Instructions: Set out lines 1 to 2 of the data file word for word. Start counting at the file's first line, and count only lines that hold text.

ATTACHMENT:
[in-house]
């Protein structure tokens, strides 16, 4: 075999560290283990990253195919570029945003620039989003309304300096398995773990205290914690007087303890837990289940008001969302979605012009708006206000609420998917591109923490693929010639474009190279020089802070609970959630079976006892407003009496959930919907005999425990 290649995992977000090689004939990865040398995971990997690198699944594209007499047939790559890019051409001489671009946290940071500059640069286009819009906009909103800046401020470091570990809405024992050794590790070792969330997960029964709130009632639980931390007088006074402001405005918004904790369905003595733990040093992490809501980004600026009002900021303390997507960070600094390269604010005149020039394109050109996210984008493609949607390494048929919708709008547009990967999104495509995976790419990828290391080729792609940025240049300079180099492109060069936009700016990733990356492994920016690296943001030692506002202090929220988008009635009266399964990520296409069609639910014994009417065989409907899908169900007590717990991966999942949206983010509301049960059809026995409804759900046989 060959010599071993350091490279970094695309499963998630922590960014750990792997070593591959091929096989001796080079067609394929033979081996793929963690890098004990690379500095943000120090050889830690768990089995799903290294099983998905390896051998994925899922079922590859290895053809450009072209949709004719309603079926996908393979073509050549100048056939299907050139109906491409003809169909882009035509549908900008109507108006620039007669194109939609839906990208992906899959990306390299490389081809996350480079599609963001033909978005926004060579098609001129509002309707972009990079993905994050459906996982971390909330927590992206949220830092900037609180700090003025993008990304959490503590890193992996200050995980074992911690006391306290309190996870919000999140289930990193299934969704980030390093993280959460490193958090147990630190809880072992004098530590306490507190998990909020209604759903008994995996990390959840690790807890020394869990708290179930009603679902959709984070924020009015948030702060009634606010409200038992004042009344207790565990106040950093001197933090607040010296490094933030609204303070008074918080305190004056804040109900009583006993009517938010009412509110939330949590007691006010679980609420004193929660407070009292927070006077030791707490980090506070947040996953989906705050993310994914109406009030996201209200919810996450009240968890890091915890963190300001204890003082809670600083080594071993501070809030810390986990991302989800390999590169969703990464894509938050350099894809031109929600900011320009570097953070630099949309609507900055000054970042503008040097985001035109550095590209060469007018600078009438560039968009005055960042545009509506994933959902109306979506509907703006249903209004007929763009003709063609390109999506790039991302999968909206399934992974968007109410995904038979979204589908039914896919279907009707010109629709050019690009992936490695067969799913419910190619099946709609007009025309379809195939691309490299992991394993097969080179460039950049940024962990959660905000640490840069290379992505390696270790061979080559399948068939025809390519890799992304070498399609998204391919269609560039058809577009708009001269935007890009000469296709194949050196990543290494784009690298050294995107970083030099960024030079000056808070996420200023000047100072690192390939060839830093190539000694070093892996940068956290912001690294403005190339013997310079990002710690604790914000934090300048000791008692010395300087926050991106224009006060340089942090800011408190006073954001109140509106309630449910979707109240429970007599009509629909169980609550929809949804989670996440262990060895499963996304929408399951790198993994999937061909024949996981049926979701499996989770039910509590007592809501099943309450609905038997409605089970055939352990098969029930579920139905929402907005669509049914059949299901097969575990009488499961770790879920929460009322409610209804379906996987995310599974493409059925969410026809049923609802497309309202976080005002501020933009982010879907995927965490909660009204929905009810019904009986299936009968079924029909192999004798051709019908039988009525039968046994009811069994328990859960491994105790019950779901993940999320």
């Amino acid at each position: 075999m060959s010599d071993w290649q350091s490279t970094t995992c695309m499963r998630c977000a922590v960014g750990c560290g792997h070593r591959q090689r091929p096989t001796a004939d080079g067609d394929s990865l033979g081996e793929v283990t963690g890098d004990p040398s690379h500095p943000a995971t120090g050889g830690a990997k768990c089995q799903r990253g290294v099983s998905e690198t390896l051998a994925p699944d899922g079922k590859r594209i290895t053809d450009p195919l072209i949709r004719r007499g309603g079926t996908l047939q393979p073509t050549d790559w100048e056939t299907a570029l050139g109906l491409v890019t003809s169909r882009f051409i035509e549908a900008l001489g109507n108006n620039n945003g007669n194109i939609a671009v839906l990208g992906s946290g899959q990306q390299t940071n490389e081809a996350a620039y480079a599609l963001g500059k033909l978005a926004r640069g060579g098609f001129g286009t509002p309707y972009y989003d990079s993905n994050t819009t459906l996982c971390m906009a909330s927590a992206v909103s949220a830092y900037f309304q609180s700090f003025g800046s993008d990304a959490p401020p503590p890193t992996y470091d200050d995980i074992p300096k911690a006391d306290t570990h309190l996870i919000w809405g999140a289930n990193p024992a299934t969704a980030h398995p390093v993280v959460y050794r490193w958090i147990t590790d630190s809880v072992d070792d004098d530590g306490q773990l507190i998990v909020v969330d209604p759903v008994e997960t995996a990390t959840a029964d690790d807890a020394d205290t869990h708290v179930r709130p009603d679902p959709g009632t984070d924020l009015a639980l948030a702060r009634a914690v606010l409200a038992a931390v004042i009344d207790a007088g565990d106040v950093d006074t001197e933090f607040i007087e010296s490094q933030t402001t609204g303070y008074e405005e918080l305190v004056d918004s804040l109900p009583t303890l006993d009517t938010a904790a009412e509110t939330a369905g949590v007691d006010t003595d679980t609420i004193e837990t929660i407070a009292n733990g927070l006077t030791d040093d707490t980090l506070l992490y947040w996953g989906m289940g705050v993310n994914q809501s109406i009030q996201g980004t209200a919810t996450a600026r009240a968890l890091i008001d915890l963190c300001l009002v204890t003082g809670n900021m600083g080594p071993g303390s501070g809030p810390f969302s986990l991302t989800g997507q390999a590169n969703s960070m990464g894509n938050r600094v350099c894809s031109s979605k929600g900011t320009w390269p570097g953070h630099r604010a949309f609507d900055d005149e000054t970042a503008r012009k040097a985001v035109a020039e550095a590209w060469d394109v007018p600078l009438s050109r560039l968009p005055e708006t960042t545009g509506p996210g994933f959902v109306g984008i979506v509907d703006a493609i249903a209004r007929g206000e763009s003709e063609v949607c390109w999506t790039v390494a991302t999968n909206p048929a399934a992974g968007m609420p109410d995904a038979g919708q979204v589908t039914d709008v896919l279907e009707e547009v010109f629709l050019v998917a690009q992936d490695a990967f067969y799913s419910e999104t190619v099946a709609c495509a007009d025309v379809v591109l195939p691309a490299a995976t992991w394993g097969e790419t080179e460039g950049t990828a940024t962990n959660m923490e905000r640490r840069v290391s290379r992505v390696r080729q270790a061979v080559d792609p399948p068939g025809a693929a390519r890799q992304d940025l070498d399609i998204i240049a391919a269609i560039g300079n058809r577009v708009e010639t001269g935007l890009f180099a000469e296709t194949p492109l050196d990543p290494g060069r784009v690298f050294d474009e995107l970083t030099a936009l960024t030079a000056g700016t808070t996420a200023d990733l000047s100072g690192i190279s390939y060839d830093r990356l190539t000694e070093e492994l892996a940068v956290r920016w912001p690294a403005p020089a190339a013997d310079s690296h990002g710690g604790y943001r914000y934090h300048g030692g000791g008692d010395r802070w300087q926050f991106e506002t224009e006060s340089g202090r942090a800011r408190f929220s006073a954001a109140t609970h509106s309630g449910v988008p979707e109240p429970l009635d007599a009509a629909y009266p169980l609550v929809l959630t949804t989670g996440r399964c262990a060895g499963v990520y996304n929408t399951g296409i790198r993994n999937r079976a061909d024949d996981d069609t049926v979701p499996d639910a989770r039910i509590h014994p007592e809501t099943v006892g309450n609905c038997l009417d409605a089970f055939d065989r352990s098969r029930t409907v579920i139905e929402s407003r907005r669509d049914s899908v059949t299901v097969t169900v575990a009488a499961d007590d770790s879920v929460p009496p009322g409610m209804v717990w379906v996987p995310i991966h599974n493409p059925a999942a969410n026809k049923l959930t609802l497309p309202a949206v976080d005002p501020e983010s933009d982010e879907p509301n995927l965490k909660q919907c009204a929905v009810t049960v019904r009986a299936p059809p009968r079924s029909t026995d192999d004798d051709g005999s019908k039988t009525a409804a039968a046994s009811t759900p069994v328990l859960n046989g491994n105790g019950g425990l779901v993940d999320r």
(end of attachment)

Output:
[in-house]
């Protein structure tokens, strides 16, 4: 075999560290283990990253195919570029945003620039989003309304300096398995773990205290914690007087303890837990289940008001969302979605012009708006206000609420998917591109923490693929010639474009190279020089802070609970959630079976006892407003009496959930919907005999425990 290649995992977000090689004939990865040398995971990997690198699944594209007499047939790559890019051409001489671009946290940071500059640069286009819009906009909103800046401020470091570990809405024992050794590790070792969330997960029964709130009632639980931390007088006074402001405005918004904790369905003595733990040093992490809501980004600026009002900021303390997507960070600094390269604010005149020039394109050109996210984008493609949607390494048929919708709008547009990967999104495509995976790419990828290391080729792609940025240049300079180099492109060069936009700016990733990356492994920016690296943001030692506002202090929220988008009635009266399964990520296409069609639910014994009417065989409907899908169900007590717990991966999942949206983010509301049960059809026995409804759900046989 060959010599071993350091490279970094695309499963998630922590960014750990792997070593591959091929096989001796080079067609394929033979081996793929963690890098004990690379500095943000120090050889830690768990089995799903290294099983998905390896051998994925899922079922590859290895053809450009072209949709004719309603079926996908393979073509050549100048056939299907050139109906491409003809169909882009035509549908900008109507108006620039007669194109939609839906990208992906899959990306390299490389081809996350480079599609963001033909978005926004060579098609001129509002309707972009990079993905994050459906996982971390909330927590992206949220830092900037609180700090003025993008990304959490503590890193992996200050995980074992911690006391306290309190996870919000999140289930990193299934969704980030390093993280959460490193958090147990630190809880072992004098530590306490507190998990909020209604759903008994995996990390959840690790807890020394869990708290179930009603679902959709984070924020009015948030702060009634606010409200038992004042009344207790565990106040950093001197933090607040010296490094933030609204303070008074918080305190004056804040109900009583006993009517938010009412509110939330949590007691006010679980609420004193929660407070009292927070006077030791707490980090506070947040996953989906705050993310994914109406009030996201209200919810996450009240968890890091915890963190300001204890003082809670600083080594071993501070809030810390986990991302989800390999590169969703990464894509938050350099894809031109929600900011320009570097953070630099949309609507900055000054970042503008040097985001035109550095590209060469007018600078009438560039968009005055960042545009509506994933959902109306979506509907703006249903209004007929763009003709063609390109999506790039991302999968909206399934992974968007109410995904038979979204589908039914896919279907009707010109629709050019690009992936490695067969799913419910190619099946709609007009025309379809195939691309490299992991394993097969080179460039950049940024962990959660905000640490840069290379992505390696270790061979080559399948068939025809390519890799992304070498399609998204391919269609560039058809577009708009001269935007890009000469296709194949050196990543290494784009690298050294995107970083030099960024030079000056808070996420200023000047100072690192390939060839830093190539000694070093892996940068956290912001690294403005190339013997310079990002710690604790914000934090300048000791008692010395300087926050991106224009006060340089942090800011408190006073954001109140509106309630449910979707109240429970007599009509629909169980609550929809949804989670996440262990060895499963996304929408399951790198993994999937061909024949996981049926979701499996989770039910509590007592809501099943309450609905038997409605089970055939352990098969029930579920139905929402907005669509049914059949299901097969575990009488499961770790879920929460009322409610209804379906996987995310599974493409059925969410026809049923609802497309309202976080005002501020933009982010879907995927965490909660009204929905009810019904009986299936009968079924029909192999004798051709019908039988009525039968046994009811069994328990859960491994105790019950779901993940999320």